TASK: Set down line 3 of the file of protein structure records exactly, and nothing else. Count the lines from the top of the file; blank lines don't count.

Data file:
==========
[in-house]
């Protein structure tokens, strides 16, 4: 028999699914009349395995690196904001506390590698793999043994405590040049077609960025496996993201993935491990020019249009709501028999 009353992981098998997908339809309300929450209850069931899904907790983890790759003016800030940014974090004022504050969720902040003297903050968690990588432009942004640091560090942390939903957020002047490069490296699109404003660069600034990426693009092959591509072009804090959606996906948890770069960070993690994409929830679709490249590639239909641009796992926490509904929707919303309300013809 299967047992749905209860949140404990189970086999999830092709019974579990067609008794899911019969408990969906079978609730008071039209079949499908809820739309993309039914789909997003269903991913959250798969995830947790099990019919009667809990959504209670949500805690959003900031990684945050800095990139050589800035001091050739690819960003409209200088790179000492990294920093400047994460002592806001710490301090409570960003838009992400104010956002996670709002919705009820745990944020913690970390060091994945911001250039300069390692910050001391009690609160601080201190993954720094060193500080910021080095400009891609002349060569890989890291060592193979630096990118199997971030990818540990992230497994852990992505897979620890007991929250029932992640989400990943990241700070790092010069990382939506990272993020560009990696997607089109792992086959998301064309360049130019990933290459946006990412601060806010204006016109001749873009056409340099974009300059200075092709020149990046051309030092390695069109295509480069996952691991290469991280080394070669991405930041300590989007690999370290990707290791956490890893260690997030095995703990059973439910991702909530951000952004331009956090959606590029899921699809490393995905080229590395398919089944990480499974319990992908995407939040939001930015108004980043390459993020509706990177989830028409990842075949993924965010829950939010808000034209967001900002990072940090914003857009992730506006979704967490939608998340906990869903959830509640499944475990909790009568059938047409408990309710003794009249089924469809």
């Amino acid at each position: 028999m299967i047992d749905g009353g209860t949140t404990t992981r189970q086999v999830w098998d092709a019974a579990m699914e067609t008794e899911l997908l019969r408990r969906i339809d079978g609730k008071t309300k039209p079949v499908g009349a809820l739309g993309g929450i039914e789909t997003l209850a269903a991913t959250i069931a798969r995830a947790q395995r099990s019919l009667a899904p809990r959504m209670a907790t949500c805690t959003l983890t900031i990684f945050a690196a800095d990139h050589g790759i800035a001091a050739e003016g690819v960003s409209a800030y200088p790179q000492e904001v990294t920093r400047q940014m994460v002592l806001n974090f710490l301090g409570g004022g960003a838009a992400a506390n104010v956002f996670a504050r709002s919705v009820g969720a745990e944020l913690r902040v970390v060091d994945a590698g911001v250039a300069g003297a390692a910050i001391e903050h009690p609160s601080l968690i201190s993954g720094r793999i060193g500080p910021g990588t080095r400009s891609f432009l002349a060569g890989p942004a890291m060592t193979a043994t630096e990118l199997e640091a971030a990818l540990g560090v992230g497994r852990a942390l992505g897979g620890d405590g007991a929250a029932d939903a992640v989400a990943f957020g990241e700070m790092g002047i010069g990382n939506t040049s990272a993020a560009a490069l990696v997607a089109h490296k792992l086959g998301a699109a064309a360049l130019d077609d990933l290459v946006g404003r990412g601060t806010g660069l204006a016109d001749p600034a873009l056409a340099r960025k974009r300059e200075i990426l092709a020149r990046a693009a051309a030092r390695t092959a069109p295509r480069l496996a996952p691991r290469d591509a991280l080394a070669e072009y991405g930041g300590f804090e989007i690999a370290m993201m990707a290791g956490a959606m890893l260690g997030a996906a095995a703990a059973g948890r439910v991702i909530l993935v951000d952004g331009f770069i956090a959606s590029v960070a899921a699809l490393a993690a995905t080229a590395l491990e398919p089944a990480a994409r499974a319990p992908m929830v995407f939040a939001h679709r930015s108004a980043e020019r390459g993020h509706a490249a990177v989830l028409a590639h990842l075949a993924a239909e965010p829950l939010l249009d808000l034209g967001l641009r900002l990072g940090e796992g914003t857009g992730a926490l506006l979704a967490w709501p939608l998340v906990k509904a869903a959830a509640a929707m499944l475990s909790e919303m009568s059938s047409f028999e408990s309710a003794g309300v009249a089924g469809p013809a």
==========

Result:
């Amino acid at each position: 028999m299967i047992d749905g009353g209860t949140t404990t992981r189970q086999v999830w098998d092709a019974a579990m699914e067609t008794e899911l997908l019969r408990r969906i339809d079978g609730k008071t309300k039209p079949v499908g009349a809820l739309g993309g929450i039914e789909t997003l209850a269903a991913t959250i069931a798969r995830a947790q395995r099990s019919l009667a899904p809990r959504m209670a907790t949500c805690t959003l983890t900031i990684f945050a690196a800095d990139h050589g790759i800035a001091a050739e003016g690819v960003s409209a800030y200088p790179q000492e904001v990294t920093r400047q940014m994460v002592l806001n974090f710490l301090g409570g004022g960003a838009a992400a506390n104010v956002f996670a504050r709002s919705v009820g969720a745990e944020l913690r902040v970390v060091d994945a590698g911001v250039a300069g003297a390692a910050i001391e903050h009690p609160s601080l968690i201190s993954g720094r793999i060193g500080p910021g990588t080095r400009s891609f432009l002349a060569g890989p942004a890291m060592t193979a043994t630096e990118l199997e640091a971030a990818l540990g560090v992230g497994r852990a942390l992505g897979g620890d405590g007991a929250a029932d939903a992640v989400a990943f957020g990241e700070m790092g002047i010069g990382n939506t040049s990272a993020a560009a490069l990696v997607a089109h490296k792992l086959g998301a699109a064309a360049l130019d077609d990933l290459v946006g404003r990412g601060t806010g660069l204006a016109d001749p600034a873009l056409a340099r960025k974009r300059e200075i990426l092709a020149r990046a693009a051309a030092r390695t092959a069109p295509r480069l496996a996952p691991r290469d591509a991280l080394a070669e072009y991405g930041g300590f804090e989007i690999a370290m993201m990707a290791g956490a959606m890893l260690g997030a996906a095995a703990a059973g948890r439910v991702i909530l993935v951000d952004g331009f770069i956090a959606s590029v960070a899921a699809l490393a993690a995905t080229a590395l491990e398919p089944a990480a994409r499974a319990p992908m929830v995407f939040a939001h679709r930015s108004a980043e020019r390459g993020h509706a490249a990177v989830l028409a590639h990842l075949a993924a239909e965010p829950l939010l249009d808000l034209g967001l641009r900002l990072g940090e796992g914003t857009g992730a926490l506006l979704a967490w709501p939608l998340v906990k509904a869903a959830a509640a929707m499944l475990s909790e919303m009568s059938s047409f028999e408990s309710a003794g309300v009249a089924g469809p013809a």